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P4.058 Incorrect Inferences About Male Circumcision and Female HIV Infection Risk: Evidence from a Randomised Trial in Malawi
  1. B G Maughan-Brown1,
  2. A Venkataramani2,
  3. S Godlonton3,
  4. R Thornton3
  1. 1University of Cape Town, Cape Town, South Africa
  2. 2Harvard University, Boston, MA, United States
  3. 3University of Michigan, Ann Arbor, MI, United States

Abstract

Background Incorrect inferences drawn from large-scale HIV prevention messages may hinder their efficacy. We examined whether individuals who are told that medical male circumcision (MMC) partially reduces female-to-male HIV transmission also erroneously infer a reduction in male-to-female HIV transmission risk.

Methods In 2008, nearly 1,000 men in rural Malawi were randomised to receive the information that MMC reduces female-to-male HIV transmission risk, with follow-up in 2009. Data was collected on perceived HIV transmission risks faced by men and women by the circumcision status of the male partner. Descriptive and multivariate variable regression analyses were used to assess whether beliefs about male circumcision and female HIV risk varied by receipt of information about MMC and by whether individuals believed that that MMC partially protects men from HIV infection.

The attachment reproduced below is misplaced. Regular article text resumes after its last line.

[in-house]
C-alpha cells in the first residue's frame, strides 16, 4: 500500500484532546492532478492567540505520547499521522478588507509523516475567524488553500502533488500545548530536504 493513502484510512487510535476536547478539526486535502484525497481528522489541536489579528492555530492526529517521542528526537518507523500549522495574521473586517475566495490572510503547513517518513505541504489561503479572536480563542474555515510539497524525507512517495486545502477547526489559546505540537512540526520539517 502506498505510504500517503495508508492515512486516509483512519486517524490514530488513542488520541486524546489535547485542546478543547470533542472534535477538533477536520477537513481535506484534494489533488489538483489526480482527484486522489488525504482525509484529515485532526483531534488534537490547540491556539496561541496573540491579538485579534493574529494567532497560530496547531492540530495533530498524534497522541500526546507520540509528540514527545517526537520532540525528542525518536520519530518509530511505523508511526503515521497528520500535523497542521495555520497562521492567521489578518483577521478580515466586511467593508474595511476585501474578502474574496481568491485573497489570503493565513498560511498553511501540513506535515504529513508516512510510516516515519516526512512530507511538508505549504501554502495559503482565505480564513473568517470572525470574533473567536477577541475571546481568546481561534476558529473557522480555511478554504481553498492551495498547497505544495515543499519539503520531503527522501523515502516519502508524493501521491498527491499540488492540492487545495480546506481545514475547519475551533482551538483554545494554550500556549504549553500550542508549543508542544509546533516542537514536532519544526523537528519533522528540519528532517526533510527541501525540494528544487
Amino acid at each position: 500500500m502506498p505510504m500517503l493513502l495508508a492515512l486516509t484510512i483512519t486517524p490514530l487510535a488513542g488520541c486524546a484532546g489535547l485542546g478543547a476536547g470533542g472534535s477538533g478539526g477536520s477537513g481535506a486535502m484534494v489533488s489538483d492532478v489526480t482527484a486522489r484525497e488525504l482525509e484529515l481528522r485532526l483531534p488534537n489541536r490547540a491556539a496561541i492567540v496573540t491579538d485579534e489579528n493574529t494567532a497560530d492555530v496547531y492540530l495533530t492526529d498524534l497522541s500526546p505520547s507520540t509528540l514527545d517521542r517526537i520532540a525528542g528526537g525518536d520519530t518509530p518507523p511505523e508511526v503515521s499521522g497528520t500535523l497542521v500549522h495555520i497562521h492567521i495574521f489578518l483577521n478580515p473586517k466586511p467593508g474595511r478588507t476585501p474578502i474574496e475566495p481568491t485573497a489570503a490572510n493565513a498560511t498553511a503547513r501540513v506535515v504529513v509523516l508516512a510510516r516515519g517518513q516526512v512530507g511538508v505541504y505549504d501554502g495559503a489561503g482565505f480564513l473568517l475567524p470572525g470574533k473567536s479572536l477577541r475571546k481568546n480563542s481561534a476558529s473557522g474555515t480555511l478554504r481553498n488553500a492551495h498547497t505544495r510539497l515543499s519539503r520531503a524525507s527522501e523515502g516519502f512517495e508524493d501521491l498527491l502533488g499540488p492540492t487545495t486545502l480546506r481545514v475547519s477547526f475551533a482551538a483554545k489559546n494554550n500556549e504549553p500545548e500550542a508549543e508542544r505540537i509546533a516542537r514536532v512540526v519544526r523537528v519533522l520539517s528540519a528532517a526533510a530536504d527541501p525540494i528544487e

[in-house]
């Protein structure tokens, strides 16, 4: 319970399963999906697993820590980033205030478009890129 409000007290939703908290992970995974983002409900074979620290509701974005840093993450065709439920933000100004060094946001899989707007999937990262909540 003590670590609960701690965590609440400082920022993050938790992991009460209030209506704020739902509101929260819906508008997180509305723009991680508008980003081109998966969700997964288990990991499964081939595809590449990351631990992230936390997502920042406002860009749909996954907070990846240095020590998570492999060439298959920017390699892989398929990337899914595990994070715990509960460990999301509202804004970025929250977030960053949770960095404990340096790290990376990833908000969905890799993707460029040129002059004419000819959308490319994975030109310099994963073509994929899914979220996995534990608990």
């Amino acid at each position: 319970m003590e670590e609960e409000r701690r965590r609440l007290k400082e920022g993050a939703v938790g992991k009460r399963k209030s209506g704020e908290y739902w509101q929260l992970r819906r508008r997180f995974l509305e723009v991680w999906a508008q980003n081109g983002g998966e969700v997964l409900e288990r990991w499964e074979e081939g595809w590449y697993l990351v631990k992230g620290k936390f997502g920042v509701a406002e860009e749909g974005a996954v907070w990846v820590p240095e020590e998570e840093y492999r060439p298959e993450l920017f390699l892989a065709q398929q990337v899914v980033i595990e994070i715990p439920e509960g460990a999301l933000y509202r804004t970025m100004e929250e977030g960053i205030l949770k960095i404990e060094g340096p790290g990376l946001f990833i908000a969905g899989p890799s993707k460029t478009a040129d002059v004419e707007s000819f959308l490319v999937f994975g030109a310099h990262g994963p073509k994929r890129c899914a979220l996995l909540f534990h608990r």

Results Men randomised to information about MMC were more likely to believe that circumcised men faced reduced HIV transmission risks relative to uncircumcised men (50% versus 65%, p < 0.01). They were also more likely to believe that sex with a circumcised male would confer lower transmission risks for women vis-à-vis sex with an uncircumcised male (38% versus 50%, p < 0.01). Multivariate Ordinary Least Squares (OLS) regression analyses supported these findings and demonstrated that those who internalised beliefs about the risk reduction benefits accruing to men believed, on average, that circumcision conferred a 22 percentage point greater risk reduction (p < 0.01) in the probability of HIV transmission from men to women than men who did not believe that MMC protects men. Moreover, instrumental variable analyses indicated that the result from the OLS regression were an underestimation of the true effect.

Conclusions Our results point toward the need for male circumcision campaigns to make explicit that male circumcision does not directly protect women from HIV infection.

  • HIV Prevention
  • HIV risk perceptions
  • Male Circumcision

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